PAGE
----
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Mdm help!!!

  1. Default Mdm help!!!
    Medical Coding Books
    I Audit Hospitalist charges and need some clarification on "Parenteral controlled substance". On an H&P- The patient is there for abdominal pain, nausea, vomiting. HPI, ROS, PFSH, Exam- all Comprehensive. When you get to the MDM, the patient is diagnosed with diverticulitis (new problem) the provider puts the patient on IV antibiotics, IV dilaudid for pain, and orders more labs and a repeat colonoscopy, etc. (with additional workup)

    I would give 4 points for the DX and mgmt options
    I gave him 2 points for data points- he reviewed and ordered labs, and reviewed a CT

    Would you give this patient a high in the risk area for IV dilaudid since it falls under "parenteral controlled substance" on the table of risk and bill a 99223?

  2. #2
    Default
    It's a little hard to judge definitively without seeing the documentation and the physician's assessment of the patient's condition and prognosis, but based just on what you've said you're auditing looks correct and I would agree that this qualifies as high risk and meets the criteria for a 99223.
    Thomas Field, CPC, CEMC

  3. Default
    Quote Originally Posted by thomas7331 View Post
    It's a little hard to judge definitively without seeing the documentation and the physician's assessment of the patient's condition and prognosis, but based just on what you've said you're auditing looks correct and I would agree that this qualifies as high risk and meets the criteria for a 99223.
    Thank you. Without the IV dilaudid, I would think this the visit supports more of a moderate MDM with diverticulitis being an acute illness/problem. I'm hearing conflicting statements about if CMS will consider this high risk based solely on the IV dilaudid because the presenting problem is moderate risk. I'm having trouble finding anything in writing to support that.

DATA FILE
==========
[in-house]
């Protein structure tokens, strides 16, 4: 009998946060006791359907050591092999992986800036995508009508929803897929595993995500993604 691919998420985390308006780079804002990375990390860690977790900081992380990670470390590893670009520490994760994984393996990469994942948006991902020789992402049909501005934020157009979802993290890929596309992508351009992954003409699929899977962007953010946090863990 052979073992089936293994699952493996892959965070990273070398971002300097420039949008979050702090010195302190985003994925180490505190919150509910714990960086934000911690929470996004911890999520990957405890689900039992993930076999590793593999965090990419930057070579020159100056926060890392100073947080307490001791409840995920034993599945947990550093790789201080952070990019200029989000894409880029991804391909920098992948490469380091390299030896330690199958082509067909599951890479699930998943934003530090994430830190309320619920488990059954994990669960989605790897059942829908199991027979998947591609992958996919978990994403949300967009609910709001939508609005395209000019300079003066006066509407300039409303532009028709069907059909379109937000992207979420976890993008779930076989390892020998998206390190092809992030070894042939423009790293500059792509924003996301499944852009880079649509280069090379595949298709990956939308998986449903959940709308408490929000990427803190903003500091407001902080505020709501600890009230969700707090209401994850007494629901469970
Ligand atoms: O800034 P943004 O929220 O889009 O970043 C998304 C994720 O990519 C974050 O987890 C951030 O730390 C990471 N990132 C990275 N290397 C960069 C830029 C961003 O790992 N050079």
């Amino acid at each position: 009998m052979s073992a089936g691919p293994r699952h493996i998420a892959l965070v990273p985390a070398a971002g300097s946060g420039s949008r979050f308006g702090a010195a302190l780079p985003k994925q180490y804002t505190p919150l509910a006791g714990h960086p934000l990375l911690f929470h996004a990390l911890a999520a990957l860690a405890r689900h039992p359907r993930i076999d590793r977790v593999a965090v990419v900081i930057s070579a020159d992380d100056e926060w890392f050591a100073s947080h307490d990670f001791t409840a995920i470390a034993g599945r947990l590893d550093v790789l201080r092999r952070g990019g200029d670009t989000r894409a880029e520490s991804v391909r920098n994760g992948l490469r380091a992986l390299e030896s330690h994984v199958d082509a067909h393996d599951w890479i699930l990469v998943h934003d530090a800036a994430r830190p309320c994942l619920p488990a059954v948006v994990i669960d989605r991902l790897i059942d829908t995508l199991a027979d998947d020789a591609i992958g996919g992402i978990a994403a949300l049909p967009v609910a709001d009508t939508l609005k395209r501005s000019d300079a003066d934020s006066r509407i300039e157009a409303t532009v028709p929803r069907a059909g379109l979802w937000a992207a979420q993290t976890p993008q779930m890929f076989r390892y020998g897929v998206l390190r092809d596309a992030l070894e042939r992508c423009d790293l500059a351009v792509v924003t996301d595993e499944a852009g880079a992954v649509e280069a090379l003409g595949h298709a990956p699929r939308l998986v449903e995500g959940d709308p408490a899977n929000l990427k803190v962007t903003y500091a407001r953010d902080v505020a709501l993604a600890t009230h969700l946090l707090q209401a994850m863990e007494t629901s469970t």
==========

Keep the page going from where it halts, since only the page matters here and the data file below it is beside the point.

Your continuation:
4. #4
    Default
    I agree with your line of thinking on this. I don't think you'll find anything in writing from CMS that goes to that level of detail on E&M auditing, though some of the individual MACs do have good Q&A on their web sites that gives you a clue into how they see these things. Also, the key here is not the level of risk of the presenting problem, but the medical necessity of the total level of service to treat that problem that CMS is concerned about, and that's largely a clinical determination. From a purely coding standpoint, if you're following your audit guidelines and can point to elements in the documentation to support an appeal to explain why you chose the code that you did, then you're doing your job correctly.
    Thomas Field, CPC, CEMC

  5. Default
    Quote Originally Posted by thomas7331 View Post
    I agree with your line of thinking on this. I don't think you'll find anything in writing from CMS that goes to that level of detail on E&M auditing, though some of the individual MACs do have good Q&A on their web sites that gives you a clue into how they see these things. Also, the key here is not the level of risk of the presenting problem, but the medical necessity of the total level of service to treat that problem that CMS is concerned about, and that's largely a clinical determination. From a purely coding standpoint, if you're following your audit guidelines and can point to elements in the documentation to support an appeal to explain why you chose the code that you did, then you're doing your job correctly.
    I agree. Thank you.

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